Updated: Microsoft's twice-yearly BlueHat summit will kick off with a demo of a virtualization-based rootkit that can be used to defeat the company's PatchGuard technology.
Microsofts twice-yearly BlueHat hacker summit, running Oct. 19-20, will kick off later this week with a demo of a virtual machine rootkit that can potentially be used to defeat the controversial PatchGuard technology.
Dino Dai Zovi, a principal at penetration-testing outfit Matasano Security, has been invited to Microsofts Redmond, Wash., campus to showcase a hardware VM-based rootkit called Vitriol that piggybacks on Intels VT-x virtualization extension.
Zovi, an expert on exploitation techniques, 802.11 wireless attacks and operating system kernel security, will demo the rootkit at the conference, to which select members of the hacking community are invited to brainstorm security issues with Microsoft employees and executives.
The Vitriol presentation is an expansion of a talk given by Zovi (here as a PDF)
at the Black Hat Briefings in Las Vegas in August, and will include a technical explanation of how Intels VT-x extensions can allow malicious hackers to install a "rootkit hypervisor" that invisibly runs the original operating system in a virtual machine.
Zovi plans to demonstrate how the Vitriol rootkit can migrate a running operating system into a hardware virtual machine on the fly and install itself as a rootkit hypervisor. The malicious code becomes inaccessible to the operating system, maintaining stealth and controlling access to the malware.
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Zovi, in a blog entry,
claimed that hypervisors can also be used to bypass PatchGuard on 64-bit systems, but Stephen Toulouse, a security program manager for Microsoft, explained that PatchGuard prevents modification of the data tables and is not meant to detect hypervisors.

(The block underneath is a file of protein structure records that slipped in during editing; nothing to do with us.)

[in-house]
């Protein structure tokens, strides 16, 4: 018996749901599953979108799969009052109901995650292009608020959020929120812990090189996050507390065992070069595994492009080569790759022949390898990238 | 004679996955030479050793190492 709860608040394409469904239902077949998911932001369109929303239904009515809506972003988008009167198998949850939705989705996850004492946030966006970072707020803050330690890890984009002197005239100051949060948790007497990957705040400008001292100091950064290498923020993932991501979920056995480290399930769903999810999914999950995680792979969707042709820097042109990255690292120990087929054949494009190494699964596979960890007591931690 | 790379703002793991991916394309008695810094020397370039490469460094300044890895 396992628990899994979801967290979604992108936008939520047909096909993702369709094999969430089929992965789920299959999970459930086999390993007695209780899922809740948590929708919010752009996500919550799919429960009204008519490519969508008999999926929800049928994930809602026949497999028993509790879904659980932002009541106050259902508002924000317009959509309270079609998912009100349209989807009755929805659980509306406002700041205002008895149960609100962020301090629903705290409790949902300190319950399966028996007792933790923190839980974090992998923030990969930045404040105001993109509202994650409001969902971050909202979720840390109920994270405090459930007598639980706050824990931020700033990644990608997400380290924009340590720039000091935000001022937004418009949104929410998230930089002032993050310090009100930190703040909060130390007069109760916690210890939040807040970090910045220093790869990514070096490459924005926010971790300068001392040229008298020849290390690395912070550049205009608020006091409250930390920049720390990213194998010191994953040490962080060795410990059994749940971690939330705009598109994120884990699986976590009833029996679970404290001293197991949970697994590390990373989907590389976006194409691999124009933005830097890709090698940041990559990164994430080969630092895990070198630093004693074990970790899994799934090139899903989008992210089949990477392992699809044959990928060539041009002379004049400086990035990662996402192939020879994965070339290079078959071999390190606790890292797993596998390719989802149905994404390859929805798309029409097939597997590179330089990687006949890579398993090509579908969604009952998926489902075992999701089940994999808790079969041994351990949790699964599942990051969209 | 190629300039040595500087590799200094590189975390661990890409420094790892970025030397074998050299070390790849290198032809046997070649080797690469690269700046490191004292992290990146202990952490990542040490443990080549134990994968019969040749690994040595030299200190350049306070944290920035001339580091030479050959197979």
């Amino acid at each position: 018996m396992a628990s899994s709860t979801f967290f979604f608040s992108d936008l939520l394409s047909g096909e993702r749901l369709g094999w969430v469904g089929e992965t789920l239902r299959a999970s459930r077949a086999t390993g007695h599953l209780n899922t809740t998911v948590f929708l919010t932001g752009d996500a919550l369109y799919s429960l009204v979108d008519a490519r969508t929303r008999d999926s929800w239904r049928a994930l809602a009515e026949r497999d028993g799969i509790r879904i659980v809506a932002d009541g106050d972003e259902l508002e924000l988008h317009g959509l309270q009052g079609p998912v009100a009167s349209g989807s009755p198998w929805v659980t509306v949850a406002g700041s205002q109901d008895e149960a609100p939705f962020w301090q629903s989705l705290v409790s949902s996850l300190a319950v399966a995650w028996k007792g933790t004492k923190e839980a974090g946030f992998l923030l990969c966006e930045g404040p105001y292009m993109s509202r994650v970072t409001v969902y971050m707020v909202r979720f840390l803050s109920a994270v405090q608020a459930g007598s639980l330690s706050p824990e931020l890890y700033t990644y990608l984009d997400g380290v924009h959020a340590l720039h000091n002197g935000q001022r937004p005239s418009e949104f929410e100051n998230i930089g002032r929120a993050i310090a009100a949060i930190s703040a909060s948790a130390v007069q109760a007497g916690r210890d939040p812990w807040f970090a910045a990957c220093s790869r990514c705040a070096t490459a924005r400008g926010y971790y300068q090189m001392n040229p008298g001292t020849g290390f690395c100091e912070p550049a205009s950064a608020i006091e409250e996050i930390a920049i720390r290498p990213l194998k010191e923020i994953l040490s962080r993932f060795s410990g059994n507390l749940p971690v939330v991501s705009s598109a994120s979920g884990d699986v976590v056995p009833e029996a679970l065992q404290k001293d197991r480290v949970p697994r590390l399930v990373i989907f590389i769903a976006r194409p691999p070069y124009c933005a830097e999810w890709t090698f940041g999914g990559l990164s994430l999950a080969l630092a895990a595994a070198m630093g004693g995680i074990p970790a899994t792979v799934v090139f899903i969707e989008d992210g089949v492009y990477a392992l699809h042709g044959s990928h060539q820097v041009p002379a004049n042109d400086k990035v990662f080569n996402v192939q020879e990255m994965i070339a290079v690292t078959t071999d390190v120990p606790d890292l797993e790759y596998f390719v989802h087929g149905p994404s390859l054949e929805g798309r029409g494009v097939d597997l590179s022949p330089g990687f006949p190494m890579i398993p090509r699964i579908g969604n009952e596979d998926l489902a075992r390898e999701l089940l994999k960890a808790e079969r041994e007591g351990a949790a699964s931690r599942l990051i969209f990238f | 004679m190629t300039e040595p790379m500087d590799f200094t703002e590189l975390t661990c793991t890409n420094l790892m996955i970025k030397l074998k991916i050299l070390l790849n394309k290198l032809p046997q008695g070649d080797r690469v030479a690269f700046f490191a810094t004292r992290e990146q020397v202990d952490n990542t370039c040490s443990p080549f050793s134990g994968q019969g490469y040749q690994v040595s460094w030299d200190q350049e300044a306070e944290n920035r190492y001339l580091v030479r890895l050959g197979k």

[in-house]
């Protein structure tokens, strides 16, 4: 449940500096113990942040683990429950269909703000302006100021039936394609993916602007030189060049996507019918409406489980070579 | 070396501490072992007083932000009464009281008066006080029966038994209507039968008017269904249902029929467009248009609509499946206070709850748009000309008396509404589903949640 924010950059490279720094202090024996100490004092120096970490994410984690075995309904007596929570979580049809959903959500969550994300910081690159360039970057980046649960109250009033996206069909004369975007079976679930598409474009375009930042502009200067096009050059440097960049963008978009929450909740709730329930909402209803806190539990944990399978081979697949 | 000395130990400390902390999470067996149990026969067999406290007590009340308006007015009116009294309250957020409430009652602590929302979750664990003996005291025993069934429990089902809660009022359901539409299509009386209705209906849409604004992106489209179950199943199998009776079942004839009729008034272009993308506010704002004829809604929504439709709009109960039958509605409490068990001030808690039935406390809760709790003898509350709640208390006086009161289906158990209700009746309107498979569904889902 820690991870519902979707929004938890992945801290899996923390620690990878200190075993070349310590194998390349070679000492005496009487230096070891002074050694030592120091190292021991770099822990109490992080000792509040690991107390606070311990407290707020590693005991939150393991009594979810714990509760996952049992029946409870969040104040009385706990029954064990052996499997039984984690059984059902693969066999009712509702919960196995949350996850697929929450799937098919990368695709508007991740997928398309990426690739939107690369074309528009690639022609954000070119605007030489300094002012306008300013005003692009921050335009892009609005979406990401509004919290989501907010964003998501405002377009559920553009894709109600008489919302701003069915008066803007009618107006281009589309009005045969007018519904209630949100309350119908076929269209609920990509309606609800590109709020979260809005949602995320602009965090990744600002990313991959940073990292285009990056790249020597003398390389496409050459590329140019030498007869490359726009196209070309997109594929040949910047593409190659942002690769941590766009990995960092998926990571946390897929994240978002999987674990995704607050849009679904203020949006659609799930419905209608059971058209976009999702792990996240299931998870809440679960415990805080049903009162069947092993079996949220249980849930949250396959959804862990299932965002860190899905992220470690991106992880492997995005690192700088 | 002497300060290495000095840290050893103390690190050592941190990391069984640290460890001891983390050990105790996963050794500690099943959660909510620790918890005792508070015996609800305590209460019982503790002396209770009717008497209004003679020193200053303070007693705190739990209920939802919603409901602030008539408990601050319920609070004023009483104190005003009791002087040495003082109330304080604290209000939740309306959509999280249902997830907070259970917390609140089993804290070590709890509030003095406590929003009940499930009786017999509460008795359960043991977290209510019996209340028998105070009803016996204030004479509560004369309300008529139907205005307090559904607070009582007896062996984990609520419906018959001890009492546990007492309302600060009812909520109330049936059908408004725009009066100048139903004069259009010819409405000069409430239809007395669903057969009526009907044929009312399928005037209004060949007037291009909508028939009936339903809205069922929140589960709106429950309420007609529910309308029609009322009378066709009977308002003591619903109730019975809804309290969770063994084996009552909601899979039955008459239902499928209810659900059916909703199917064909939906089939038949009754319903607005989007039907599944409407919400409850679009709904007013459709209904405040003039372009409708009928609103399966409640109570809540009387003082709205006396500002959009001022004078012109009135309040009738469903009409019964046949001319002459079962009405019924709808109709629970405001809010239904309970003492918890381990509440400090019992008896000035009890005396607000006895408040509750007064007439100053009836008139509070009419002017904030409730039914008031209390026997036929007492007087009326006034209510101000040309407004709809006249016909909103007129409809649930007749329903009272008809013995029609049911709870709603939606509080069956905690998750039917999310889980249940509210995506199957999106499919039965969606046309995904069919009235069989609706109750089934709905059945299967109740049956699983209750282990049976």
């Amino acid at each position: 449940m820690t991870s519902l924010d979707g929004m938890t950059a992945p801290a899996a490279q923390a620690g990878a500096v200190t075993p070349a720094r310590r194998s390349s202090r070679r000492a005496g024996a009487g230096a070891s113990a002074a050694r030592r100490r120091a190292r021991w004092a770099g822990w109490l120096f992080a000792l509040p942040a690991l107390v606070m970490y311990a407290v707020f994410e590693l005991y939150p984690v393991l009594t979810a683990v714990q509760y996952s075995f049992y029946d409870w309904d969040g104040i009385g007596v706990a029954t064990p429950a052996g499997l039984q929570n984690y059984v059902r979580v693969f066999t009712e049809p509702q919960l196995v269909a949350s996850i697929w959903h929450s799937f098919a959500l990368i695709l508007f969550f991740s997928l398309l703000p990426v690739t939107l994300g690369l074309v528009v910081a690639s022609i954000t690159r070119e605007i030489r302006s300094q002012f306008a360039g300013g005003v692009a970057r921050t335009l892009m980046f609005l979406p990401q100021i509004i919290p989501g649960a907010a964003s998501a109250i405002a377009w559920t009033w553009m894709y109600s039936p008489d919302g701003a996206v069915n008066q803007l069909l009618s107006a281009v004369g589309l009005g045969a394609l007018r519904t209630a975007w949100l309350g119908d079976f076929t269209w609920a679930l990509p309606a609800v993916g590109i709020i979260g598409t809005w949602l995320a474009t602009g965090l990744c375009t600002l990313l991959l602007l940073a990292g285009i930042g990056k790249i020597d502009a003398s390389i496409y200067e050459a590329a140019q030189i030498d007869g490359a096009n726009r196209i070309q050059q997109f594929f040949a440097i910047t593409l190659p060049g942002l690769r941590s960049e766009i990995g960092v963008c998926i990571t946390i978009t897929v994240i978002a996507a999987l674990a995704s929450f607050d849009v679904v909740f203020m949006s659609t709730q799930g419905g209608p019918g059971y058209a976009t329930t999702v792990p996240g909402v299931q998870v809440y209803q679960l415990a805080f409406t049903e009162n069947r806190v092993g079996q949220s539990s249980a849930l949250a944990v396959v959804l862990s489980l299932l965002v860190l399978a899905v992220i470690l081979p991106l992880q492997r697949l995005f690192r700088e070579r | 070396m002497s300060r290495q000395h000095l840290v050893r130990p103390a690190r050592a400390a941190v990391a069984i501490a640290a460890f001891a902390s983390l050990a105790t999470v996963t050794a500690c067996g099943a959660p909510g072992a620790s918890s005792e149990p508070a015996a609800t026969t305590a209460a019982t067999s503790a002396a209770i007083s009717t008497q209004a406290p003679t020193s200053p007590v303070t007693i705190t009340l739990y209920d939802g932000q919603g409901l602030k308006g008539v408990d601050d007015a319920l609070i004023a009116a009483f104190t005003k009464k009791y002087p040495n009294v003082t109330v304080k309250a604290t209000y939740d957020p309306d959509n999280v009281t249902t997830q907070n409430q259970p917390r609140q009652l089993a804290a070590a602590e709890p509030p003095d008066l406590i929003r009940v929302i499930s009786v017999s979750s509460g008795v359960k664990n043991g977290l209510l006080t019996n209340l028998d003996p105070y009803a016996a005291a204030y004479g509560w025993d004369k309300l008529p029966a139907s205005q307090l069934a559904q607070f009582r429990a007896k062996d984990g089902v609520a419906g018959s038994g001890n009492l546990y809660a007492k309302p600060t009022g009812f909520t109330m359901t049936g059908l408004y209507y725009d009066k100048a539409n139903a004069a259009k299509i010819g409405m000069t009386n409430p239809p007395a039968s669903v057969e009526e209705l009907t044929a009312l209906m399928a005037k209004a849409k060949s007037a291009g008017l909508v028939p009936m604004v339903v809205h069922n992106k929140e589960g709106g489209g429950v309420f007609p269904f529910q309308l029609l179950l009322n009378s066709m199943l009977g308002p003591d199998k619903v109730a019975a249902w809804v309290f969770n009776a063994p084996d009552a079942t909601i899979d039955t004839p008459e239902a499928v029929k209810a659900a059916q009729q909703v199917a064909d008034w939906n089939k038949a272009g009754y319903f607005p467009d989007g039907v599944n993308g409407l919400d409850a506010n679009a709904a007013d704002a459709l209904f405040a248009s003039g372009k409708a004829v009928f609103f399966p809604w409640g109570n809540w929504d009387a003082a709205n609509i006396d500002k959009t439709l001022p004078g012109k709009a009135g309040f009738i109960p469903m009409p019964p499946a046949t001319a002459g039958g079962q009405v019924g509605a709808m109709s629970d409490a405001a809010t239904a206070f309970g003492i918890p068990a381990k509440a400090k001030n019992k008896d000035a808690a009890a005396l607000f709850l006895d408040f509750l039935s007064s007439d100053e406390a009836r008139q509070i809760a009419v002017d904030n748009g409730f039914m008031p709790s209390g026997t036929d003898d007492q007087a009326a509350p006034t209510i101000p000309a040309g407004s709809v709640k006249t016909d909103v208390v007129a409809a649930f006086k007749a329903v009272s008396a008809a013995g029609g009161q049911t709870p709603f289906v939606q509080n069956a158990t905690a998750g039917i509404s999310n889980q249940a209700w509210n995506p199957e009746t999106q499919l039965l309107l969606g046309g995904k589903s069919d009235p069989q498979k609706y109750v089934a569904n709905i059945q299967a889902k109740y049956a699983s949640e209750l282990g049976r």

"In this case, there is nothing [from Zovi] to indicate the attack is even trying to modify the kernel itself, and I confirmed with Matasano thats true," Toulouse said in an e-mail sent to eWEEK. "Vitriol doesnt defeat kernel patch protection," he added.
In response, Zovi cited "confusion" around how or whether hypervisors can bypass PatchGuard and stressed that Vitriol is not an attack against [a weakness in] PatchGuard itself. "[It] is more a demonstration of how a hypervisor controls the entire universe in which an operating system runs and can mislead or lie to any operating system running inside it, thus defeating security defenses running on the guest VM," he explained.
Microsoft officials declined to comment on the BlueHat schedule. According to sources familiar with the companys plans, BlueHat v4 will feature a roster of well-known white hat researchers specializing in OS kernel hardening, database security and application threat modeling.
The source said the company is looking for "new faces" to talk at the two-day event. Researchers who made presentations at BlueHat v3
in March 2006 are being invited back as attendees.
At the Spring 2006 sessions, the roster of presenters included database security experts David Litchfield and Alexander Kornbrust, Web applications security researcher Caleb Sima, Metasploit founder HD Moore and reverse engineering guru Halvar Flake.
Moore, Flake and Kornbrust said they will not be attending the sessions this week.
To read more about Microsofts BlueHat hacker summits, click here.
Zovis virtual machine rootkit presentation comes on the heels of a Black Hat demo by stealth malware researcher Joanna Rutkowska of Blue Pill,
new technology that is capable of creating malware that remains "100 percent undetectable," even on Windows Vista x64 systems.
Rutkowskas Blue Pill prototype uses Advanced Micro Devices SVM/Pacifica virtualization technology to create an ultrathin hypervisor that takes complete control of the underlying operating system.
Rutkowska, who also showed off a way to defeat the device driver signing requirement in Windows Vista,
told eWEEK she has never been invited to speak at Microsofts BlueHat.
Microsofts own Cybersecurity and Systems Management Research Group has also created a proof-of-concept rootkit called SubVirt
that exploits known security flaws and drops a VMM (virtual machine monitor) underneath a Windows or Linux installation.
This story was updated to include comments from Microsofts Stephen Toulouse.
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